“In my opinion,” I continued, “you’ve had a wonderful, world-changing ministry. As your pastor, I want to bless you for the work you’ve done and release you from the guilt you carry because you never built a large church.”

Despond had blinded Fenton to his ultimate value as a servant in the hands God, used not to build large churches, but to build a missionary force of purposeful believers.

That night, I decided that I would fight the temptation to worry about my goals, accomplishments, failures and shortcomings. I left that conversation encouraged that my successes may not look like I expected. The lasting accomplishments may not match the criteria I’ve been looking at. If God called me, He will use me to do things he planned that I did not. Whether I fulfill my dreams or not, I can only pray that I will be faithful.

Like Fenton was.

James L. Wilson is the pastor of Lighthouse Baptist Church in Seaside, California and the online editor at http://www.FreshMinistry.org.

2001 by the author or Christianity Today International/Leadership Journal.
Spring 2001, Vol. XXII, No. 2, Page 45

Leave a comment

Filed under Church Leadership, Encouragement, Pastor & Church Relationship, Pastoring

Book: Lead On

Excerpts from Lead On (Why Churches Stall and How Leaders Get Them Going)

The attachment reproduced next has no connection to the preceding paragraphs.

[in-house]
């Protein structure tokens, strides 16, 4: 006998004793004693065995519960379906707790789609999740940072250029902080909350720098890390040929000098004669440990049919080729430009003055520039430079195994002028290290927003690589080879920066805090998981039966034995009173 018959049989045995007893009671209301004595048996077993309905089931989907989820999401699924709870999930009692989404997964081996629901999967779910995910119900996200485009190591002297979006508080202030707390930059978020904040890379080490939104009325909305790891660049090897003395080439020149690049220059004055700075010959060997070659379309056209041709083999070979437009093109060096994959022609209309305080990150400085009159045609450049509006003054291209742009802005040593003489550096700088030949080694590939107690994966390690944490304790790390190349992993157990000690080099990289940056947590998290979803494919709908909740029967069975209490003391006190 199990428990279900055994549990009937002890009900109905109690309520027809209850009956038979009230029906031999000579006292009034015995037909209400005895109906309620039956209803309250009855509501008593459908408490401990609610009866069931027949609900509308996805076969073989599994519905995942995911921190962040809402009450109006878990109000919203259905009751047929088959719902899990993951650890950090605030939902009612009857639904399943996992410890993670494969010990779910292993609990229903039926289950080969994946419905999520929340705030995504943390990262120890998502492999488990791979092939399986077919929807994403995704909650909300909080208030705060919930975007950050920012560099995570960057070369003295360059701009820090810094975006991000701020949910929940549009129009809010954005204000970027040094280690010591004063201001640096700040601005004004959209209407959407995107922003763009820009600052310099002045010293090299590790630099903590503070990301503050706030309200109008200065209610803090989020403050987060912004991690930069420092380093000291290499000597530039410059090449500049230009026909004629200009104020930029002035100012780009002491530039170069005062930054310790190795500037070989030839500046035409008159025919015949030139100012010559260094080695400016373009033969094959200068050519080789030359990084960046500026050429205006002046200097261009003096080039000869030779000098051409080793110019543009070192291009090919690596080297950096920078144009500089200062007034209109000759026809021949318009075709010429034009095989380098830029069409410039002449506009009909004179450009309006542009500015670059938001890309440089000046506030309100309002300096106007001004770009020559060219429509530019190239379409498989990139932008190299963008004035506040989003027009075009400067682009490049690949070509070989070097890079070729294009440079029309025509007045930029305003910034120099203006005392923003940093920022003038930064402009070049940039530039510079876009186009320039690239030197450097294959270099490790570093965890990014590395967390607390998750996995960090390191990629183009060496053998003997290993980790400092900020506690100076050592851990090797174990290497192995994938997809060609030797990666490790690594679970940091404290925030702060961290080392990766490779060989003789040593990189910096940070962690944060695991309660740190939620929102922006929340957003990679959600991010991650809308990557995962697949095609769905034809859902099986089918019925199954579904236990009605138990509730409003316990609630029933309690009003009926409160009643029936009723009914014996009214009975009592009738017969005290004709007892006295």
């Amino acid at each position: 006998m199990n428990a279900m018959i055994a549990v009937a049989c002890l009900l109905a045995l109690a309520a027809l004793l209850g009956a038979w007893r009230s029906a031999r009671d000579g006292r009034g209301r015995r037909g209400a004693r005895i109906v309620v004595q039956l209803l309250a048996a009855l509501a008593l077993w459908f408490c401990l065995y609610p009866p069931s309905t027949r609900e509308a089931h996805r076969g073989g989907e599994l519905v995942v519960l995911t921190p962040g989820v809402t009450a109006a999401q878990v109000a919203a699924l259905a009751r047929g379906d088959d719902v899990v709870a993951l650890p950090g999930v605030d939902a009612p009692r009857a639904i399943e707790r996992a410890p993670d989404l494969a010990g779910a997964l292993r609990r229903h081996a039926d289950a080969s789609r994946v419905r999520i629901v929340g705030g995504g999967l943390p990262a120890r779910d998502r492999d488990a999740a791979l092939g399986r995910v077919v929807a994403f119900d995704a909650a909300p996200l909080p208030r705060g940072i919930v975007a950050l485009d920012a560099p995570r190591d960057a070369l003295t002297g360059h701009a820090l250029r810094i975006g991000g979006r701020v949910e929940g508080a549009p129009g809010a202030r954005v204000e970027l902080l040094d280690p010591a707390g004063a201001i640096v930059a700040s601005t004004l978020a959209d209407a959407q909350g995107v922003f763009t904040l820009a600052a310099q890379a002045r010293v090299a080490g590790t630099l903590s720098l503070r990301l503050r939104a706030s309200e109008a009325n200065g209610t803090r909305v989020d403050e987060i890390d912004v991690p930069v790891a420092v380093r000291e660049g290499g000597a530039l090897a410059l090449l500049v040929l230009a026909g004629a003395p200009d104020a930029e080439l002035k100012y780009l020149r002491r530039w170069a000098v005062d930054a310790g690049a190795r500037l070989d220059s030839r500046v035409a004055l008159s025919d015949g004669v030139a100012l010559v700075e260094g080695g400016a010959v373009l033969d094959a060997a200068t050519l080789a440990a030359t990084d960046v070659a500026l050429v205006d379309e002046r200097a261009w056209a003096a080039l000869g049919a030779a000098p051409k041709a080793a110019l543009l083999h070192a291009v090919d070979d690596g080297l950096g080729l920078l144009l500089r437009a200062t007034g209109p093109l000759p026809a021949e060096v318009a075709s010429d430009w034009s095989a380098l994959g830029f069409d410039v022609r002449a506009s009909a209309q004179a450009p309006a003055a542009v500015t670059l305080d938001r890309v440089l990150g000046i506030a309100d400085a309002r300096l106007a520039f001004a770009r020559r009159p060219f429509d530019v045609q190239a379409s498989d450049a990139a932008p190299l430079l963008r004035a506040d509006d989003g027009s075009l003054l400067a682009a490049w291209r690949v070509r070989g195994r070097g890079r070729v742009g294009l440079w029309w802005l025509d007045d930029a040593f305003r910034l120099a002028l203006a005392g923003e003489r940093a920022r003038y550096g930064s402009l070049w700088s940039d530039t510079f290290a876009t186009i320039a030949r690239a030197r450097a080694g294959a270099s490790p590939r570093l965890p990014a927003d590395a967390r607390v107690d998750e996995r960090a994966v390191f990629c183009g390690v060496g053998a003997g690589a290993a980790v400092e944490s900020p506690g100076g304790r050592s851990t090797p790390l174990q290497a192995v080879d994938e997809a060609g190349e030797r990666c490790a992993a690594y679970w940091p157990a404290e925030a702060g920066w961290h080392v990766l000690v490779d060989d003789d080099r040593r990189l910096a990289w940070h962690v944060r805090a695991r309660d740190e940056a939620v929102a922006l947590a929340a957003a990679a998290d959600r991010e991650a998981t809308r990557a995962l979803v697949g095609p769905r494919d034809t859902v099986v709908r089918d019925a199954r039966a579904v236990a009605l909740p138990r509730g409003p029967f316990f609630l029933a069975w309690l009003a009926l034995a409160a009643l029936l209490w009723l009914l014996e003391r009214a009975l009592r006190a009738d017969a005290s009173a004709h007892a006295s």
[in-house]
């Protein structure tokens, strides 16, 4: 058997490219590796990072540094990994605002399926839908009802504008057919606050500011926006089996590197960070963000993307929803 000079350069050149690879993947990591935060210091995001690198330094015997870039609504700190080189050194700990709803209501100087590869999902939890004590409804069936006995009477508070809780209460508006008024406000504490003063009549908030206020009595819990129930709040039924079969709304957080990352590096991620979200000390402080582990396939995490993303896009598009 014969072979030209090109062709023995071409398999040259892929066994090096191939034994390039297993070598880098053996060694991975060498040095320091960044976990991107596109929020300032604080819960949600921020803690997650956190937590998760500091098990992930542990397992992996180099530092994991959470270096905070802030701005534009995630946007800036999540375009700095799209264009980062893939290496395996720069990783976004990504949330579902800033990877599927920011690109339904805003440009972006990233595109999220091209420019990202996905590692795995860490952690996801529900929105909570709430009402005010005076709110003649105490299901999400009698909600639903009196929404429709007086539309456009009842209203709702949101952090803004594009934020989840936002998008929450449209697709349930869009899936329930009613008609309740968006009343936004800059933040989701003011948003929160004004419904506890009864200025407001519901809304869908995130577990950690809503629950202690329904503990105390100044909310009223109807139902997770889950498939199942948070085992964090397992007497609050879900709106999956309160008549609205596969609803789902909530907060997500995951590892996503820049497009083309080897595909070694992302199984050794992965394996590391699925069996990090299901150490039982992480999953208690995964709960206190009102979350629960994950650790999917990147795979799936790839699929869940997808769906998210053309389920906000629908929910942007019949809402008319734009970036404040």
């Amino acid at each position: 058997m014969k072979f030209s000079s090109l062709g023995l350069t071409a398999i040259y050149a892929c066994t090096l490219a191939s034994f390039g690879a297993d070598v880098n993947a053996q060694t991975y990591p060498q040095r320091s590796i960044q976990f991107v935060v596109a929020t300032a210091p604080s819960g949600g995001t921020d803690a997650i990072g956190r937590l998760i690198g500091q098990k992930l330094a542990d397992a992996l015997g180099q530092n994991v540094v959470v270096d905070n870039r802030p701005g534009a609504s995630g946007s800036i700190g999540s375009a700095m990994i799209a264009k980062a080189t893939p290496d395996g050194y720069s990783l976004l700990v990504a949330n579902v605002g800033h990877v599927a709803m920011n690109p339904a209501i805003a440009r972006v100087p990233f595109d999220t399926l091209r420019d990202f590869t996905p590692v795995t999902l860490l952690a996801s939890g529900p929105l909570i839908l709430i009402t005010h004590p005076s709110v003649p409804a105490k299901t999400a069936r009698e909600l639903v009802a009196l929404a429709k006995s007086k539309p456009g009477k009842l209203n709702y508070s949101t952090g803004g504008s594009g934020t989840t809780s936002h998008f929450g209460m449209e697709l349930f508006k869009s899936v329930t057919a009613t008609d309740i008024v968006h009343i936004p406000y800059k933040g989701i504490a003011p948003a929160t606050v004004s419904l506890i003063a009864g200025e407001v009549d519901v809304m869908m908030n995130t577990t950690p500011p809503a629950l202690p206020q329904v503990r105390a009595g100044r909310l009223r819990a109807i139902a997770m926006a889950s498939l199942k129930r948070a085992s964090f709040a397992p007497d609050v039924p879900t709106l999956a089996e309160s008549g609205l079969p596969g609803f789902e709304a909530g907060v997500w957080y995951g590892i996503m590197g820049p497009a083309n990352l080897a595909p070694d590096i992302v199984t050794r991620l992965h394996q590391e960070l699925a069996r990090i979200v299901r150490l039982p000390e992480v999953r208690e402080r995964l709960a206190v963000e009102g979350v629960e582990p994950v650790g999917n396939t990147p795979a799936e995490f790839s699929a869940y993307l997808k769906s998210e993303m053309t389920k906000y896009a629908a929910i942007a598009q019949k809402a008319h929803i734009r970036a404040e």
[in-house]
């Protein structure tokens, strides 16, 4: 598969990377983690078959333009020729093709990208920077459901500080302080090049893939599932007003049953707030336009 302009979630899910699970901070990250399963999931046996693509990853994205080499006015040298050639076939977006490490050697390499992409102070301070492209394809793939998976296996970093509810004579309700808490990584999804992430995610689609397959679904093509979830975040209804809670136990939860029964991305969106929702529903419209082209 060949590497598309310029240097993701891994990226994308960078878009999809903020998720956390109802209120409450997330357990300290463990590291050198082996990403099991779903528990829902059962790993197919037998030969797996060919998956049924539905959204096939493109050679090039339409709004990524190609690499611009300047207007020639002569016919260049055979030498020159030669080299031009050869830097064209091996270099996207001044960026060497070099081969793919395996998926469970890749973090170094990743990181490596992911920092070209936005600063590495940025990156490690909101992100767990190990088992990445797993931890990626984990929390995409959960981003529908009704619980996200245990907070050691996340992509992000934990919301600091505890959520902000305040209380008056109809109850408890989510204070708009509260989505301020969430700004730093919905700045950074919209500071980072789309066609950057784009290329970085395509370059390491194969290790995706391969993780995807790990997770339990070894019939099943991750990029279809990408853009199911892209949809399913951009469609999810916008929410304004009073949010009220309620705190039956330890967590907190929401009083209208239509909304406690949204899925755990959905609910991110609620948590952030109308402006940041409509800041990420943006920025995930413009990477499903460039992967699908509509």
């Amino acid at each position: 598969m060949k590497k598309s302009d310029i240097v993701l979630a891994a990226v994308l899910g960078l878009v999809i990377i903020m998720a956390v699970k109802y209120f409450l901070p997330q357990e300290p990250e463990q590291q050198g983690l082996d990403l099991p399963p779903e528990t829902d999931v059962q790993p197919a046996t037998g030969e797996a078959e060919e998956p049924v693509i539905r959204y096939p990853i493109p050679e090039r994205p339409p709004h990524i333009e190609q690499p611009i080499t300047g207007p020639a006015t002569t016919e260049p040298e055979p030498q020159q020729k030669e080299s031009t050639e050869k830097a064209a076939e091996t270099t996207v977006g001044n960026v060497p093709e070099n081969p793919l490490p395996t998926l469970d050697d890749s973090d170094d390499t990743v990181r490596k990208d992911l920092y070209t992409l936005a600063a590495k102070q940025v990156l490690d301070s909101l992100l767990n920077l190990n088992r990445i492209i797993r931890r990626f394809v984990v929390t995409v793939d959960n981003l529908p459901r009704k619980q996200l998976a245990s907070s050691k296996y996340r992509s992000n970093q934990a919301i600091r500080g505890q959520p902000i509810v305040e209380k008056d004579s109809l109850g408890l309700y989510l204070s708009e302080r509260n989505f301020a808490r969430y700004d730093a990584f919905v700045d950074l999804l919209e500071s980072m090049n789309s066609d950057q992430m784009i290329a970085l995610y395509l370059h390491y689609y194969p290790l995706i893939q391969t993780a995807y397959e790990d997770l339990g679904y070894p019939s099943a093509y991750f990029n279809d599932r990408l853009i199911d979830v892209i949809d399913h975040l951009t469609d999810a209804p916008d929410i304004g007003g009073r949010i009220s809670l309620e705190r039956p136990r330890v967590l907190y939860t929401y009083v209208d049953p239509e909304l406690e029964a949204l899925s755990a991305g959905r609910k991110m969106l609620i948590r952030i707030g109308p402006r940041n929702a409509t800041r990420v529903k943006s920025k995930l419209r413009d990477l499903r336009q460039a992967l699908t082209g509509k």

by Wayne Schmidt

            Would one class, event, or prayer list create a church that has a heart for the lost and prioritize its ministries of outreach?  No.  It would take repeated seminars, events, and prayer times—as well as modeling by the leaders, testimonies of life change, and messages from the pulpit—to cause an evangelistic heart to beat within the church’s culture.  It would take repeated emphasis over a period of time.      P. 27


One of the greatest challenges of spiritual leadership is the stewardship of power.  We usually think of stewardship as managing hard assets—measurable things like money and time.  But leaders must manage soft assets as well—things like credibility, spiritual gifts, influence, and yes, power.  We become better stewards of power as we recognize that all of it belongs to God and that He can exercise it through the life of any devoted person.  He sovereignly chooses to do His work through us, and we are blessed simply to be present when His power is manifested.   P. 45


Kevin Myers, a close friend and pastor of a thriving church in Atlanta, Georgia, teaches the “God’s calling is where God’s power and God’s purpose come together in your life.”  God gives His power only for His purpose—He doesn’t give us His power to pursue our own dreams.  And God’s purpose can only be accomplished with His power—if we try to fulfill God’s mission in our own strength, we’ll burn out long before we finish.  The intersection of God’s power and God’s purpose causes His kingdom to come and will be done on earth as it is in heaven.    P. 61